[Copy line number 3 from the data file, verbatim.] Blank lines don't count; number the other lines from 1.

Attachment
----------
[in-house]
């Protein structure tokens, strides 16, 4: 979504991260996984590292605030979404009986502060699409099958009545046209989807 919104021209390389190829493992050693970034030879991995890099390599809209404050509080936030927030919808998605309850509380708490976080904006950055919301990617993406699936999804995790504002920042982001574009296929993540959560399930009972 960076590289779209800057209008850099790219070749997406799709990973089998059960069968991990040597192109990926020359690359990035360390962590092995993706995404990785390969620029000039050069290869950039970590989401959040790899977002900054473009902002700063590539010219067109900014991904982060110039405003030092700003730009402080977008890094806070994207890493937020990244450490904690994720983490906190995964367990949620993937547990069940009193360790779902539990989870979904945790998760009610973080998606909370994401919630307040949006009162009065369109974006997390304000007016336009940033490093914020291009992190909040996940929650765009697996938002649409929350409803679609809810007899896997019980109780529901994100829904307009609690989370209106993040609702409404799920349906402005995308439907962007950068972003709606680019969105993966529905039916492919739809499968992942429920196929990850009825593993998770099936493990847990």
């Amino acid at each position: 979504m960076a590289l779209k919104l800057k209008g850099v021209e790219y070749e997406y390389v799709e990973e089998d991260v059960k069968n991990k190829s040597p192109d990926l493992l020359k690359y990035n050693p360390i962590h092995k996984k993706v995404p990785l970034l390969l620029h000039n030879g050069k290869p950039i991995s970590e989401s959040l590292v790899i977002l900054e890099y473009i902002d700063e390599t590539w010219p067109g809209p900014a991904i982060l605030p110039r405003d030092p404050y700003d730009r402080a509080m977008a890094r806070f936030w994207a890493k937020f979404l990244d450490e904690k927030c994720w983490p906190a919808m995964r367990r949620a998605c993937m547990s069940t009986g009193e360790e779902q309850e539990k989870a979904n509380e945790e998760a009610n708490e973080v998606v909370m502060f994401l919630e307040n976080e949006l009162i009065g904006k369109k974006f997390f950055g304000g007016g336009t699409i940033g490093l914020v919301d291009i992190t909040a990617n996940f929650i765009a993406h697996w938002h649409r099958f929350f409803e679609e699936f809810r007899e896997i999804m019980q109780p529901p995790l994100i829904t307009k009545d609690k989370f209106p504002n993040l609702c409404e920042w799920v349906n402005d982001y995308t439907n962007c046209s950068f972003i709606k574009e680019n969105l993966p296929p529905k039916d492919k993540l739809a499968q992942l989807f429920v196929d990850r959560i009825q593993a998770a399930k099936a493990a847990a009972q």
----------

């Amino acid at each position: 979504m960076a590289l779209k919104l800057k209008g850099v021209e790219y070749e997406y390389v799709e990973e089998d991260v059960k069968n991990k190829s040597p192109d990926l493992l020359k690359y990035n050693p360390i962590h092995k996984k993706v995404p990785l970034l390969l620029h000039n030879g050069k290869p950039i991995s970590e989401s959040l590292v790899i977002l900054e890099y473009i902002d700063e390599t590539w010219p067109g809209p900014a991904i982060l605030p110039r405003d030092p404050y700003d730009r402080a509080m977008a890094r806070f936030w994207a890493k937020f979404l990244d450490e904690k927030c994720w983490p906190a919808m995964r367990r949620a998605c993937m547990s069940t009986g009193e360790e779902q309850e539990k989870a979904n509380e945790e998760a009610n708490e973080v998606v909370m502060f994401l919630e307040n976080e949006l009162i009065g904006k369109k974006f997390f950055g304000g007016g336009t699409i940033g490093l914020v919301d291009i992190t909040a990617n996940f929650i765009a993406h697996w938002h649409r099958f929350f409803e679609e699936f809810r007899e896997i999804m019980q109780p529901p995790l994100i829904t307009k009545d609690k989370f209106p504002n993040l609702c409404e920042w799920v349906n402005d982001y995308t439907n962007c046209s950068f972003i709606k574009e680019n969105l993966p296929p529905k039916d492919k993540l739809a499968q992942l989807f429920v196929d990850r959560i009825q593993a998770a399930k099936a493990a847990a009972q």